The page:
Bob Garfinkel is a former Kewaunee County Board supervisor, business owner and founder of Literacy Partners of Kewaunee County. I was tickled to receive this note from him after I shared my new book with him:
A Bridge at Crossroads is an easy read but is full of wit and wisdom. Warren Bluhm is a well-known newspaper and editorial man, podcaster, and award winning journalist. This book gives insight to Warren’s life, but more importantly, the reader gets an insight to his/her own life. Personally, I am at a crossroads in my life at 72, have had a busy and rewarding life, accomplished all of my major goals, and suddenly slowed my life to a stop after a major health concern. A Bridge at Crossroads gave me the nudge I needed to get off the couch and work on a project I’ve neglected for months.
Most chapters are a page long and easy to pick up and put down. The caution is if you skim though it quickly, some of the writings have a deeper meaning than first appears and you might miss the point. This book has had a great impact on my life. I have folded the page corner on 2 dozen pages that I will re-read whenever I need a nudge.
Bob Garfinkel / Luxemburg, WI
Thanks, Bob! A Bridge at Crossroads is available for purchase at Amazon and Lulu in ebook and print.
You can also get a copy for investing in the Kewaunee County Comet, a local independent online news source. Details here.
“So you sit down every morning and write in your journal.”
“What do you write?”
“I’m not even sure. Most days I just open the book and write anything – a story, a conversation like this one, or thinking about what to publish next or some such.”
“OK, then what? What do you do with what you write?”
“Yeah. What do you do with this stuff?”
“Well — usually I just leave it.”
“You don’t go back and read it?”
“Well, I do …”
“Some of it’s pretty interesting. Might be a piece of a novel I’m tinkering with, might be a song lyric or a short story I could flesh out.”
“So – do you do that? Flesh it out? Put it in the novel?”
“Not always. Every now and then. OK, almost never.”
“I don’t know.”
“Yes, you do. Why not?”
“Scared, I think.”
“Scared of what?”
“It won’t be good enough. It’ll be a great idea but I can’t execute, or no one will care.”
“Do you care?”
“Well, sure —”
“Then who cares who cares?”
“There will never be a really free and enlightened State until the State comes to recognize the individual as a higher and independent power, from which all its own power and authority are derived, and treats him accordingly.”
— Henry David Thoreau, 1817-1862
“The individual should be free to follow his or her dreams without interference from any government, as long as that pursuit remains peaceful and honest.”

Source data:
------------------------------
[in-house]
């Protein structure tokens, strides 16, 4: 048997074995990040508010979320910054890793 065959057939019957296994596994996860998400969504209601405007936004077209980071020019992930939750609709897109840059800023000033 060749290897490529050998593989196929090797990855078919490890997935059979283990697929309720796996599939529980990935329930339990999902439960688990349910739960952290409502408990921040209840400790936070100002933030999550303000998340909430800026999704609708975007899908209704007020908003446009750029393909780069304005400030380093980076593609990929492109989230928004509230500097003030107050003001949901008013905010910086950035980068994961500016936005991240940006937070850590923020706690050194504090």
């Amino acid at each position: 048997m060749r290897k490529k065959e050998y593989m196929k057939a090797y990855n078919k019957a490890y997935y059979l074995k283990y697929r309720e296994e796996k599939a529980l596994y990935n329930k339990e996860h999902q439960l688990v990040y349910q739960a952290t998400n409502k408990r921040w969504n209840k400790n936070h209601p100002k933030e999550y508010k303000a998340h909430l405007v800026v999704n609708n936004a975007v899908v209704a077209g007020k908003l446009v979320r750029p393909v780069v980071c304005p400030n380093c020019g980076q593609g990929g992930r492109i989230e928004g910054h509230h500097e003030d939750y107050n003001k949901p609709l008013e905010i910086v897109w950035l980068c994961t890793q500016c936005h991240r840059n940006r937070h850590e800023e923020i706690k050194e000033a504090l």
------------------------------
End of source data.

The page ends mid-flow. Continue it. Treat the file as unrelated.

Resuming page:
— Lee Sherman Dreyfus, 1926-2008
I am swiftly becoming a Terry Pratchett fan, having just listened to Stephen Briggs’ wonderful recitation of Dodger, my third excursion this year into the mind of the Discworld maven.
I can’t listen without a smile on my face, so charming and whimsical is this story of a young man surviving among the dirty streets of earlier Victorian London and meeting Charles Dickens and other notable personages. The implication is that here is the tale of a young man who inspired Dickens to create the character of the Artful Dodger. This resourceful hero comes to the rescue of a mysterious young woman and turns his world upside-down.
I would be sad that I missed Pratchett for 66 years if I weren’t delighted at the prospect of the years ahead reading his wonderful works.
Two girls who look like dogs.
Sitting on the other side of the glass door
With expressions that may be yearning
Or, perhaps, may simply be stares.
They come in when I open the door,
One heading straight for the water dish
And the other to the easy chair next to mine,
To curl up, place her chin on the arm
And slowly ease back into sleep.
Do their chests fill with love, as mine does,
When we share a room together,
Or are they just waiting for me to feed them?
We feed each other what we need.
That works for me.
He looked across the plain and saw dreams scattered everywhere – scraps of paper, aging buildings, candy wrappers, flowers planted in rows – all of them dreams, executed in varying degrees of completion.
“Pick one up.”
“I don’t care – any of them. Pick one up.” Continue reading “The plain of unfinished dreams”
Ray Bradbury was born 99 years ago on Aug. 22, 1920.
“I was in love with everything I did. My heart did not beat, it exploded. I did not warm to a subject, I boiled over. I have always run fast and yelled loud about a list of great and magical things I knew I simply could not live without.”
His spirit lives forever.